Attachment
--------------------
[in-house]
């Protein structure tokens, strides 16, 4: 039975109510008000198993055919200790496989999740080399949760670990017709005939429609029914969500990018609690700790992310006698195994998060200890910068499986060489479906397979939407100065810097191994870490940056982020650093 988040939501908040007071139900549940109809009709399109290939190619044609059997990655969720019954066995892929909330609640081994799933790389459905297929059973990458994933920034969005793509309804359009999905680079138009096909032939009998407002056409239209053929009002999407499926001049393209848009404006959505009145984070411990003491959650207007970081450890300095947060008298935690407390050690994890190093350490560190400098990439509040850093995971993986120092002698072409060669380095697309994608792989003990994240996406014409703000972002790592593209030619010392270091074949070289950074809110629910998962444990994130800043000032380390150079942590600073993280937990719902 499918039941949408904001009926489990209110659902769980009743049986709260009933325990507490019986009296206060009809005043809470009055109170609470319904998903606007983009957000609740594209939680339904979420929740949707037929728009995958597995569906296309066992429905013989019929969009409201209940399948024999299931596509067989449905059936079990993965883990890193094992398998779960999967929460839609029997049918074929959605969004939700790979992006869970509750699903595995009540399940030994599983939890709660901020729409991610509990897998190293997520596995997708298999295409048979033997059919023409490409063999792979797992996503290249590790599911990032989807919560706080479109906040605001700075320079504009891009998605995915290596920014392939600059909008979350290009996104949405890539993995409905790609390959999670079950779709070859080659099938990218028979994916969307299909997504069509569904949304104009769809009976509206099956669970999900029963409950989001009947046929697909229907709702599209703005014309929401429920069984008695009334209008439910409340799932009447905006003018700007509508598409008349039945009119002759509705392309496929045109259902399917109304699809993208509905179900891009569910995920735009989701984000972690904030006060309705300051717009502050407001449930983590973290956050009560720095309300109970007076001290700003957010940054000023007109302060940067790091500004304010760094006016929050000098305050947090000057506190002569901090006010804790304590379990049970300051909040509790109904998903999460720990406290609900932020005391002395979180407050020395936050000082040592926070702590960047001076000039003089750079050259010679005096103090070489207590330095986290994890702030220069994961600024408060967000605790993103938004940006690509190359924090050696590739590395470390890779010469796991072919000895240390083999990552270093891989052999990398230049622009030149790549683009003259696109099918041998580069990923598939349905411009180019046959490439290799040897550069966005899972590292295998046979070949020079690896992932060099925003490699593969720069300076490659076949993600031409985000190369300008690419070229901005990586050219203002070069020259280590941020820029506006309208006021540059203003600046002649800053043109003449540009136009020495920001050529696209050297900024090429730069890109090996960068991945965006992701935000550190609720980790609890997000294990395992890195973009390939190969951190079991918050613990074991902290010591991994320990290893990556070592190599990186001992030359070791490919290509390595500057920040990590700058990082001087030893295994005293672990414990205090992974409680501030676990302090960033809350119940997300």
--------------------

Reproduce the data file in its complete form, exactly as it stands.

[in-house]
């Protein structure tokens, strides 16, 4: 039975109510008000198993055919200790496989999740080399949760670990017709005939429609029914969500990018609690700790992310006698195994998060200890910068499986060489479906397979939407100065810097191994870490940056982020650093 988040939501908040007071139900549940109809009709399109290939190619044609059997990655969720019954066995892929909330609640081994799933790389459905297929059973990458994933920034969005793509309804359009999905680079138009096909032939009998407002056409239209053929009002999407499926001049393209848009404006959505009145984070411990003491959650207007970081450890300095947060008298935690407390050690994890190093350490560190400098990439509040850093995971993986120092002698072409060669380095697309994608792989003990994240996406014409703000972002790592593209030619010392270091074949070289950074809110629910998962444990994130800043000032380390150079942590600073993280937990719902 499918039941949408904001009926489990209110659902769980009743049986709260009933325990507490019986009296206060009809005043809470009055109170609470319904998903606007983009957000609740594209939680339904979420929740949707037929728009995958597995569906296309066992429905013989019929969009409201209940399948024999299931596509067989449905059936079990993965883990890193094992398998779960999967929460839609029997049918074929959605969004939700790979992006869970509750699903595995009540399940030994599983939890709660901020729409991610509990897998190293997520596995997708298999295409048979033997059919023409490409063999792979797992996503290249590790599911990032989807919560706080479109906040605001700075320079504009891009998605995915290596920014392939600059909008979350290009996104949405890539993995409905790609390959999670079950779709070859080659099938990218028979994916969307299909997504069509569904949304104009769809009976509206099956669970999900029963409950989001009947046929697909229907709702599209703005014309929401429920069984008695009334209008439910409340799932009447905006003018700007509508598409008349039945009119002759509705392309496929045109259902399917109304699809993208509905179900891009569910995920735009989701984000972690904030006060309705300051717009502050407001449930983590973290956050009560720095309300109970007076001290700003957010940054000023007109302060940067790091500004304010760094006016929050000098305050947090000057506190002569901090006010804790304590379990049970300051909040509790109904998903999460720990406290609900932020005391002395979180407050020395936050000082040592926070702590960047001076000039003089750079050259010679005096103090070489207590330095986290994890702030220069994961600024408060967000605790993103938004940006690509190359924090050696590739590395470390890779010469796991072919000895240390083999990552270093891989052999990398230049622009030149790549683009003259696109099918041998580069990923598939349905411009180019046959490439290799040897550069966005899972590292295998046979070949020079690896992932060099925003490699593969720069300076490659076949993600031409985000190369300008690419070229901005990586050219203002070069020259280590941020820029506006309208006021540059203003600046002649800053043109003449540009136009020495920001050529696209050297900024090429730069890109090996960068991945965006992701935000550190609720980790609890997000294990395992890195973009390939190969951190079991918050613990074991902290010591991994320990290893990556070592190599990186001992030359070791490919290509390595500057920040990590700058990082001087030893295994005293672990414990205090992974409680501030676990302090960033809350119940997300």